of the reason for this agility. The fly's eye possesses a design known
as the "compound eye" and which permits it to see through a
large number of lenses and at a wide angle.
Image of the fly eye taken under an electron
A fly's compound eye consists of a large number of optical units, each
with its own optic lens, and produces a large number of images. Neural
circuits from each unit take an average of the image, and a clearer image
than the parasite ridden background is obtained. The fly's eye can perceive
a light vibration 330 times a second. From that point of view, it is six
times more sensitive than the human eye. (3) At the
same time it can also detect ultraviolet frequencies in the light spectrum
that are invisible to us. This system makes it easy for flies to evade
their enemies, especially in dark environments.
The compound eye of the fly is a most important organ that plays a role
in the visual system, a vital function with regard to the animal's survival.
When this organ is examined, we see lenses that specially diffuse the
light form a concave surface that provides a wide field of view and concentrates
the image on one centre. The edges of these optical units on the surface
are hexagonal. Thanks to their hexagonal shape, the units are located
contiguously to one another. In this way no unwelcome gaps that would
occur if other geometrical shapes were used, arise; the most productive
use of the area is made. Although the rays from a large number of lenses
would be expected to lead to a confused picture, this never happens, and
the fly can see a wide field in a single image.
There is a superior design in the fly eye. This engineering principle,
which has been used in human beings for the last few hundred years, has
been used in flies of around 390 million years. A more general look at
natural history shows that the compound eye design (in trilobites in the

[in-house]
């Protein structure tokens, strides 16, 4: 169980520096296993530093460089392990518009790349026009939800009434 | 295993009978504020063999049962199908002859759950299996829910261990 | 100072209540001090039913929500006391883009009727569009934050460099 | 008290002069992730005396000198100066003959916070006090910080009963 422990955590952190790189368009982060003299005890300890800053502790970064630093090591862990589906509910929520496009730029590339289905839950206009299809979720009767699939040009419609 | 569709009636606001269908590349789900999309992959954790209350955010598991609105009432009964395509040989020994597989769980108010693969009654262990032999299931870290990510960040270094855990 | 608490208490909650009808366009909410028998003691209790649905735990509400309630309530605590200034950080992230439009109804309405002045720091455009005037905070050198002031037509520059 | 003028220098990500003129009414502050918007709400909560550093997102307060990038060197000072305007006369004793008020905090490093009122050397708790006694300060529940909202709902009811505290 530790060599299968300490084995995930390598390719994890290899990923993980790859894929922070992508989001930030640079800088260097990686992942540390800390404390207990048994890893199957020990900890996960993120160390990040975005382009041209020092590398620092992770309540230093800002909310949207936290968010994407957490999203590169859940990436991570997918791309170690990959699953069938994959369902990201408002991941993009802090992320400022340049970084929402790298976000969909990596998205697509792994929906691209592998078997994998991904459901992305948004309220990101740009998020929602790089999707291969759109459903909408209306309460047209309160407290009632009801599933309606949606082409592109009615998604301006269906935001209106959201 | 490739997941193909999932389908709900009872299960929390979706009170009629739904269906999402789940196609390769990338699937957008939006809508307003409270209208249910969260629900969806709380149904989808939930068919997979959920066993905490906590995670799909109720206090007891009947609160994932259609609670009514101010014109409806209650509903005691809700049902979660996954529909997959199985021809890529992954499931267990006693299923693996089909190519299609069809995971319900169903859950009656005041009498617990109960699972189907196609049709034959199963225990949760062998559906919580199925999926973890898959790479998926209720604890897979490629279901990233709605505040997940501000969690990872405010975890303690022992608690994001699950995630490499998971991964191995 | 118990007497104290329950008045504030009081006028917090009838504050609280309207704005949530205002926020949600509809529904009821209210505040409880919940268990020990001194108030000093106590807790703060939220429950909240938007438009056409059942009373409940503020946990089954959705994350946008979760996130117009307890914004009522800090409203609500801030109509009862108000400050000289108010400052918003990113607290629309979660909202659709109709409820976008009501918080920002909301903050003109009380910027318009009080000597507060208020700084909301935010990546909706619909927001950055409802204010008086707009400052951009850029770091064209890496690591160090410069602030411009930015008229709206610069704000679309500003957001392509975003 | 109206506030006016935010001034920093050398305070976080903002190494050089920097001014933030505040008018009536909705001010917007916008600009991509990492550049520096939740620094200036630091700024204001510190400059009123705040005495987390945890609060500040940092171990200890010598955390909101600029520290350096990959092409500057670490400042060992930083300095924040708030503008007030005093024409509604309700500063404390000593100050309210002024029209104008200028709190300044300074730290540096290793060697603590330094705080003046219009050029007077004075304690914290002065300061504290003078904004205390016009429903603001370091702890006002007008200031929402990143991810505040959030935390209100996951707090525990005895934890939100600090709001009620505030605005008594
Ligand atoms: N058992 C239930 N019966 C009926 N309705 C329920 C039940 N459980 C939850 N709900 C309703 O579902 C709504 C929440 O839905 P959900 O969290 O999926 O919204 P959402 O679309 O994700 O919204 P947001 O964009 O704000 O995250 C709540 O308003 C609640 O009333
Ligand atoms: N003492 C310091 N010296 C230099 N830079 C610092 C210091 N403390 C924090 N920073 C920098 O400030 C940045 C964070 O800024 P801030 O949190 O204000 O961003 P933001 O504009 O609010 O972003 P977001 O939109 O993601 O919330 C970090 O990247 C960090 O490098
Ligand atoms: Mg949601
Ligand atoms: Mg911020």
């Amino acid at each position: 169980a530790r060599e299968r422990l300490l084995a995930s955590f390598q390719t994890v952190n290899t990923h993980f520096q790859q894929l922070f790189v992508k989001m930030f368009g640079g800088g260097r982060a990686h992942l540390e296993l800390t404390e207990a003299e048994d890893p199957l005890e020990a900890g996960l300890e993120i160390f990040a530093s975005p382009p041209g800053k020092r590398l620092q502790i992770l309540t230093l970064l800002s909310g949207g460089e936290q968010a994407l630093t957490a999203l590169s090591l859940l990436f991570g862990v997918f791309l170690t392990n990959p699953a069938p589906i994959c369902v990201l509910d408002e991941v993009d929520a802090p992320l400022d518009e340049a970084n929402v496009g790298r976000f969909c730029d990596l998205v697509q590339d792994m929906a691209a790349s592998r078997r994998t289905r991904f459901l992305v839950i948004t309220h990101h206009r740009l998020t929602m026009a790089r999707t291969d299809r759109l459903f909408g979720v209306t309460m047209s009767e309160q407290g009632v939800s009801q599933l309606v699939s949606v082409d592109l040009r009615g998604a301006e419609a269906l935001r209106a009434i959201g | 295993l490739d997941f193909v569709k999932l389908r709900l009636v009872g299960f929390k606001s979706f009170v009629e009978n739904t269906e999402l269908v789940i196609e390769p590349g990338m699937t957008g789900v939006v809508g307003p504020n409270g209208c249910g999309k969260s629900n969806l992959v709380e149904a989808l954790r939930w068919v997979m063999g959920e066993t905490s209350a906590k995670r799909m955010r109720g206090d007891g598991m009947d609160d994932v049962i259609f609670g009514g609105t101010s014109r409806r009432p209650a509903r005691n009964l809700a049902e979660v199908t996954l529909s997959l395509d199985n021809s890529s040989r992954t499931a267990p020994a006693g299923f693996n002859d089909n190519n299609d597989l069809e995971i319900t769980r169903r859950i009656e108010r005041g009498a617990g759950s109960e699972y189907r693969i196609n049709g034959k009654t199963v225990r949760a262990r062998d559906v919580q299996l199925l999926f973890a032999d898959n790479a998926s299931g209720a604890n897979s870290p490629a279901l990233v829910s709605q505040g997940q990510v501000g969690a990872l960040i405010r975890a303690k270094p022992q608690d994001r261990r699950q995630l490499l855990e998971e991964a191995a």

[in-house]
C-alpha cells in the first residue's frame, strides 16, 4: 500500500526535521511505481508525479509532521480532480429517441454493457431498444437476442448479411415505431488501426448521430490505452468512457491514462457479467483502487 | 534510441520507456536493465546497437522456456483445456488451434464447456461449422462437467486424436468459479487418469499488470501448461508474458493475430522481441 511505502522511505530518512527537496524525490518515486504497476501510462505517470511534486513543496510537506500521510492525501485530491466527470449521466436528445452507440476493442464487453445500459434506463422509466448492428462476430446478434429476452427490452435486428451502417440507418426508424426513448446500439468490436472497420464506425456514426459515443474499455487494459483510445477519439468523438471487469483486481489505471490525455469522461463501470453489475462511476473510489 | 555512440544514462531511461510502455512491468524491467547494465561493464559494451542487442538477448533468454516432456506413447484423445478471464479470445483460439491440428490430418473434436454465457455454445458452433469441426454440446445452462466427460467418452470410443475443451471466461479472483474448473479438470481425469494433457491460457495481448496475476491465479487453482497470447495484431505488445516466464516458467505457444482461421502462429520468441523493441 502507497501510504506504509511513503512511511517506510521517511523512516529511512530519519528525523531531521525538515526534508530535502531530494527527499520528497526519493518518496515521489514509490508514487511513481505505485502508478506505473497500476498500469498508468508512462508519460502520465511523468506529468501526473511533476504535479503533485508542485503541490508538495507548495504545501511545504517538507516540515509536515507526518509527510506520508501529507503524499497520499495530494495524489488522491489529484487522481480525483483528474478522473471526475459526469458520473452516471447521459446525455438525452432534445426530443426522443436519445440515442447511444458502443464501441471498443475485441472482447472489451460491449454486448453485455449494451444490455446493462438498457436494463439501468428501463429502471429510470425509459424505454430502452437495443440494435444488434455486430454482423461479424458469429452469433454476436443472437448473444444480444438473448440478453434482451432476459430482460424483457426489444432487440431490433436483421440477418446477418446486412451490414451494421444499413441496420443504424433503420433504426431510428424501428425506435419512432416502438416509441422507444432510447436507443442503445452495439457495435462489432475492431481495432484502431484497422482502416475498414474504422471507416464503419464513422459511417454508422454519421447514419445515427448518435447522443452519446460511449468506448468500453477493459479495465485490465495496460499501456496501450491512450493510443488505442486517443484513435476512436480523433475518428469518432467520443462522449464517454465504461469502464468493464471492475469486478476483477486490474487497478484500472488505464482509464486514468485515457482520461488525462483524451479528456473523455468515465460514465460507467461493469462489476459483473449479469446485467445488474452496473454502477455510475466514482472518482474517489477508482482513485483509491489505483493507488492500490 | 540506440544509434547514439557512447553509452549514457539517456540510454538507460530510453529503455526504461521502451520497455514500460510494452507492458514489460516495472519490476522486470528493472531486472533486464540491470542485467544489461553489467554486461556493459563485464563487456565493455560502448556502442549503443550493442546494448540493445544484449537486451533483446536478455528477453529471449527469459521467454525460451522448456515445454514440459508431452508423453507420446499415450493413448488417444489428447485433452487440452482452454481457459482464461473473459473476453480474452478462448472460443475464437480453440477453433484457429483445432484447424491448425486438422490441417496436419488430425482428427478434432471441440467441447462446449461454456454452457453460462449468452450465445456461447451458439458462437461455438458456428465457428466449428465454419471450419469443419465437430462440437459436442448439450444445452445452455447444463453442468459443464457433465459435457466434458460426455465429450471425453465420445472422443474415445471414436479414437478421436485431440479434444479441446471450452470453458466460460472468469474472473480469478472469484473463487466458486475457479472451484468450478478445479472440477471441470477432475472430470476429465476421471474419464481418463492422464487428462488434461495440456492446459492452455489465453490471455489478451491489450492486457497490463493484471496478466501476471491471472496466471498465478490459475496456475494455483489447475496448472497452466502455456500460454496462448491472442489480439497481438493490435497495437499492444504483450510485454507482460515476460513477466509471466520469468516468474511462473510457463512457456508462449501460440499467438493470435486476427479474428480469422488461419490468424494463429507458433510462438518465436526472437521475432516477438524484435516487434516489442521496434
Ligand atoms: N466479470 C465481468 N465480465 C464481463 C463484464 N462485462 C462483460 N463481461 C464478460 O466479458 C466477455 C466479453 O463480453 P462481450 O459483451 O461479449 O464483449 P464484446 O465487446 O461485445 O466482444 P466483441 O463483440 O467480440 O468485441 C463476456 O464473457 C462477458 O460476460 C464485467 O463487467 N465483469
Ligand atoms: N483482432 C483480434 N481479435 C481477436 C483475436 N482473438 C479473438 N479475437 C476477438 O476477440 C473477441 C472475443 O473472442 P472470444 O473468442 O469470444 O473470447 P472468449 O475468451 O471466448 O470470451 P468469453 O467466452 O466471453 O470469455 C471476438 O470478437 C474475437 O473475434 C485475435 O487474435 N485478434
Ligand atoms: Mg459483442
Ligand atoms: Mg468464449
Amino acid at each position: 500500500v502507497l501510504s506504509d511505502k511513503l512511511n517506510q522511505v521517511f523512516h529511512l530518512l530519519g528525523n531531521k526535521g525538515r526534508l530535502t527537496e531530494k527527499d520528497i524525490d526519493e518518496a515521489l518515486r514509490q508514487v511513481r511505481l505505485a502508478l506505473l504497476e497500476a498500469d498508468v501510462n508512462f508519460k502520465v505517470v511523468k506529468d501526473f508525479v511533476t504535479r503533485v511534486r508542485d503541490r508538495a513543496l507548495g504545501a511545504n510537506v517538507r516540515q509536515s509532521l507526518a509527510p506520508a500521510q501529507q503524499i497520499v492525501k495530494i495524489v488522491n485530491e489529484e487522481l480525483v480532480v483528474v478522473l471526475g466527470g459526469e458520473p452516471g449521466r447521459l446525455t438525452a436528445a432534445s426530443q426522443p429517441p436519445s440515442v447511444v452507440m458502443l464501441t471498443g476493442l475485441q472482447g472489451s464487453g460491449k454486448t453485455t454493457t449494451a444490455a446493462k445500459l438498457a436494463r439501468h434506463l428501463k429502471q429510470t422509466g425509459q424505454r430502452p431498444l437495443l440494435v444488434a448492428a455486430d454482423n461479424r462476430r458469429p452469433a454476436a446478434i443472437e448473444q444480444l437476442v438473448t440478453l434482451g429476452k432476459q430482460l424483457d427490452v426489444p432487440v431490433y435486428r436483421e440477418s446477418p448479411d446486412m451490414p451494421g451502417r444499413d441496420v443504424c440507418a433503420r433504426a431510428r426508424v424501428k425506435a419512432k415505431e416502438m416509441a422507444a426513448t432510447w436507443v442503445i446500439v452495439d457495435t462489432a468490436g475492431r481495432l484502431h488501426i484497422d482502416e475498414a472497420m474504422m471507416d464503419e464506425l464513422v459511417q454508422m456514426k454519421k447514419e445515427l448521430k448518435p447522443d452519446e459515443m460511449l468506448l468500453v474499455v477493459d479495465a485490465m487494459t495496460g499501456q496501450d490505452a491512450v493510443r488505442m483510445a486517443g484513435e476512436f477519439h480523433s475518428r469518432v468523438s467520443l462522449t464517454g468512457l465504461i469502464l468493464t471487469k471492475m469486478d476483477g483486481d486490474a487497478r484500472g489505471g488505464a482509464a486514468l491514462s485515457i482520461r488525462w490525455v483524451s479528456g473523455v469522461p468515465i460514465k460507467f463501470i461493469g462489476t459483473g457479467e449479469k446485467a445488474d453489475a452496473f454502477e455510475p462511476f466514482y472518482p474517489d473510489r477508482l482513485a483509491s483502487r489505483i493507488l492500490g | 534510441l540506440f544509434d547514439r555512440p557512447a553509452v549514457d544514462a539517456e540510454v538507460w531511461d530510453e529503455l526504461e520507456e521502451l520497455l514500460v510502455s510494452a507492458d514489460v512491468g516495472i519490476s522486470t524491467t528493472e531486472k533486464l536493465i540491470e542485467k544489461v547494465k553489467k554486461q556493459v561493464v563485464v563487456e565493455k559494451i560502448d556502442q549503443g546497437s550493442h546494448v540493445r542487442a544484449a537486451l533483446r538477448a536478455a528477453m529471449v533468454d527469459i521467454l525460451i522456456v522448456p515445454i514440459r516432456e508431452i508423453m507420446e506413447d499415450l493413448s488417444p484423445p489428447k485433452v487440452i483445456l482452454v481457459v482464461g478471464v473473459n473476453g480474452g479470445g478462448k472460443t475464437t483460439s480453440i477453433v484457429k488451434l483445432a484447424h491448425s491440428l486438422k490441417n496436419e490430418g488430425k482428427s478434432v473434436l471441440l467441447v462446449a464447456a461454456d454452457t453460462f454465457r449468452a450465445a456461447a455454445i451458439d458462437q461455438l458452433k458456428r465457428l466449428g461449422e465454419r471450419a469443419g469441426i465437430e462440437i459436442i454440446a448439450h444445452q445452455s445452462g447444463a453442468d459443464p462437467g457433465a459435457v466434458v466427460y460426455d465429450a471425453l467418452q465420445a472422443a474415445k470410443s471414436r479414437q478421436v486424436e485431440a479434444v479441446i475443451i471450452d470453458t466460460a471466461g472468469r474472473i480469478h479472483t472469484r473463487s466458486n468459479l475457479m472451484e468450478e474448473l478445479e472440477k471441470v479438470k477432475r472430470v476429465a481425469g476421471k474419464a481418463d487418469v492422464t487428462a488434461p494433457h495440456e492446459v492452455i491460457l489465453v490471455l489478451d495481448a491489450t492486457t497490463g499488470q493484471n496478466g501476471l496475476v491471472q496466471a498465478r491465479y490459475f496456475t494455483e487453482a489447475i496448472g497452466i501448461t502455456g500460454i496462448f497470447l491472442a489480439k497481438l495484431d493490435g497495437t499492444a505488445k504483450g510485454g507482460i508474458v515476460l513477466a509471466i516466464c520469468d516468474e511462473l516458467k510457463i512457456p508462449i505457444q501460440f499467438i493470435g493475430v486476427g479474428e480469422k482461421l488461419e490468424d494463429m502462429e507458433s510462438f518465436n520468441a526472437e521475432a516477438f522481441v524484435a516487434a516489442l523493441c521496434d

Cambrian period) goes back some 530 million years.
Flies have had this eye structure since the day they came into being.
To Whom Does the Design in the Fly's Eye Belong?
The question that arises is this: scientists imitate the design in the
fly's eye in developing their devices. The fact tat the fly eye is used
as a source of inspiration in modern technology is a clear indication
of its superior design. The various components in the eye can be seen
to have been arranged for a particular purpose. So how did the fly come
by this design? Who arranged all these components in this way and designed
the fly eye?
All the arrangements in the fly's eye show that this design was bestowed
on the insect by an entity with a superior intellect. There is no doubt
that it is Almighty God, the Lord of the Worlds, Who created the fly together
with this perfect visual system. This superior creation in the fly is
a sign of God's infinite might.
In one verse from the Qur'an God reveals:
Humanity! an example has been made, so listen to it carefully.
Those whom you call upon besides God are not even able to create a single
fly, even if they were to join together to do it. And if a fly steals
something from them, they cannot get it back. How feeble are both the
seeker and the sought! (Qur'an, 22:73)
1- Joseph Rosen
and David Abookasis, "Seeing through biological tissues using the
fly eye principle", http://www.ee.bgu.ac.il/%7Erosen/fly_eye.pdf
2- Judy Siegel-Itzkovich, "Fly's-eye
view shines a light on disease", New Scientist vol. 181 no. 2429
- 10 January 2004, p. 23
3- Dr. Julie Palmer, University of Texas, Austin. http://www.esb.utexas.edu/palmer/bio303/group25/DROSOPHILA/compound_eye.htm